The Duke and Duchess of Cambridge will officially name the UK’s new polar research ship after Sir David Attenborough on Thursday.
The famous broadcaster and naturalist will be on hand to witness the ceremony, which is taking place at the Cammell Laird shipyard in Birkenhead.
In time-honoured tradition, a bottle of champagne will be smashed against the vessel’s hull.
Some 200 children dressed as penguins will be among the large ticketed crowd.
The £200m vessel was commissioned to replace the James Clark Ross and the Shackleton, which between them gave almost 50 years’ service in support of UK polar science.
The RRS Sir David Attenborough will now carry the union flag into the Arctic and the Antarctic.
This is the vessel an online poll had cheekily suggested be called “Boaty McBoatface” before ministers stepped in to end the joke.
That humorous moniker was given instead to the long-range robotic yellow submarines that will in future operate from the Attenborough.
The naming ceremony will be a moment for great celebration and pride in Birkenhead.
Yard workers, their families, VIPs and local residents will throng the quayside to see the royals inaugurate the vessel.
The 130m-long, 15,000-tonne “floating science lab” represents the largest commercial ship built in Britain in three decades.
Its initial keel block was laid in October 2016, with the 10,000-tonne completed hull section entering the River Mersey in July last year. Final fixtures and fittings are almost in and it is expected commissioning trials will get under way in the coming weeks.
Its entry into service comes not a moment too soon.
Wednesday witnessed the publication of the Intergovernmental Panel on Climate Change’s (IPCC) special report on Earth’s oceans and frozen regions.
This document paints a grim picture of rapid and accelerating losses from the ice sheets of both the far north and the far south.
It will be the job of the RRS Sir David Attenborough to go document the changes that are occurring and to help scientists work out how fast the melting will impinge on lower latitudes.
Already sea levels are rising globally by about 5mm per year (taken over the past five years), with ice losses at the poles now considered to be the major driver of this trend.
By the year 2100, according to some scenarios, the oceans could be 1.1m higher than they are now, which would pose a major challenge to the viability of many coastal settlements worldwide.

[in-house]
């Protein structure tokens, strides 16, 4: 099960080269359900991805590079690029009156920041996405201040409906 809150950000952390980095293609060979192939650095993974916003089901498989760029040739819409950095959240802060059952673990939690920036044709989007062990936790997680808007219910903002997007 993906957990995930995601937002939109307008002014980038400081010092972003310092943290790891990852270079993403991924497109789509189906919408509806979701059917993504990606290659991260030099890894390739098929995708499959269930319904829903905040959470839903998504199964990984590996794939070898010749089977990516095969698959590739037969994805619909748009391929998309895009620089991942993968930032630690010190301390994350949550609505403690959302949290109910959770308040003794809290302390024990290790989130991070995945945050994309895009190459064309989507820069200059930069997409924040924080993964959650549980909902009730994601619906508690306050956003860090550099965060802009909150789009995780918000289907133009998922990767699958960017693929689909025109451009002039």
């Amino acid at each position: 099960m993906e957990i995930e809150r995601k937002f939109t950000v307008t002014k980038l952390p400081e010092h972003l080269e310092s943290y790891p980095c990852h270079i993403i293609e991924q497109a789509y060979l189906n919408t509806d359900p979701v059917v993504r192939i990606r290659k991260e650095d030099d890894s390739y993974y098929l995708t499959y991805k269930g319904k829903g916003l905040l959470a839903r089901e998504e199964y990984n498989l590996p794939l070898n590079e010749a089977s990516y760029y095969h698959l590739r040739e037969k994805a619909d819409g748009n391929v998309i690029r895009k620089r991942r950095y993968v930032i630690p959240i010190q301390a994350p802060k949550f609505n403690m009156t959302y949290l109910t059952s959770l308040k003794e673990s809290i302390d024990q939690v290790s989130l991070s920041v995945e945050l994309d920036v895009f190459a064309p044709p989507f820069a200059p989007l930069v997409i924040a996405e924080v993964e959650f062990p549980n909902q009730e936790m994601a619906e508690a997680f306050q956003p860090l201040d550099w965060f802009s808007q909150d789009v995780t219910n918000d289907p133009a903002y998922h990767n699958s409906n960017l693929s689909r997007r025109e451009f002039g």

Why does this ship matter?
The British Antarctic Survey, which has managed the UK’s polar fleet, needs a modern platform from which to conduct world-leading research.
The chartered RRS Ernest Shackleton has already been returned to its owner; the RSS James Clark Ross will be let go very shortly, too.
It is the view of the funding agency, the Natural Environment Research Council, that the more advanced Attenborough can fulfil the tasks of both the earlier vessels – in research and in logistics. So, not only can its gear and labs do cutting-edge science, but it can carry numerous freight containers to resupply bases and expeditions in the field.
How special is the ship?
It is an icebreaker. There are different classes for this type of vessel but the specification says the Attenborough should be able to plough through 1m-thick sea ice at three knots (3.5mph/5.5km/h).
This will soon be tested when the ship is taken out on trials in the Arctic.
The Attenborough has a helipad (helicopters are essential), cranes and onboard labs, and it has the ability to deploy subs and other ocean survey and sampling equipment.
One of its key features is an enclosed “moon pool”. This is essentially a huge hole running right through the middle of the hull. It will allow instruments to be lowered into – and recovered from – the sea when weather or dense sea-ice conditions would normally make such work very difficult.
The ship design, put together by Rolls-Royce, also enables near-silent running when required, meaning scientists can study sea creatures without disturbing them.
What happened to the “Boaty” name?
Boaty McBoatface lives on in the form of yellow submarines. The National Oceanography Centre in Southampton has several of these long-range autonomous underwater vehicles.
When one of these is out on patrol, it carries the Boaty moniker.
The intention is that these Boaty-class subs will frequently operate from the Attenborough. They will be asked to go into places the ship itself cannot reach, such as under the colossal floating ice shelves that surround Antarctica.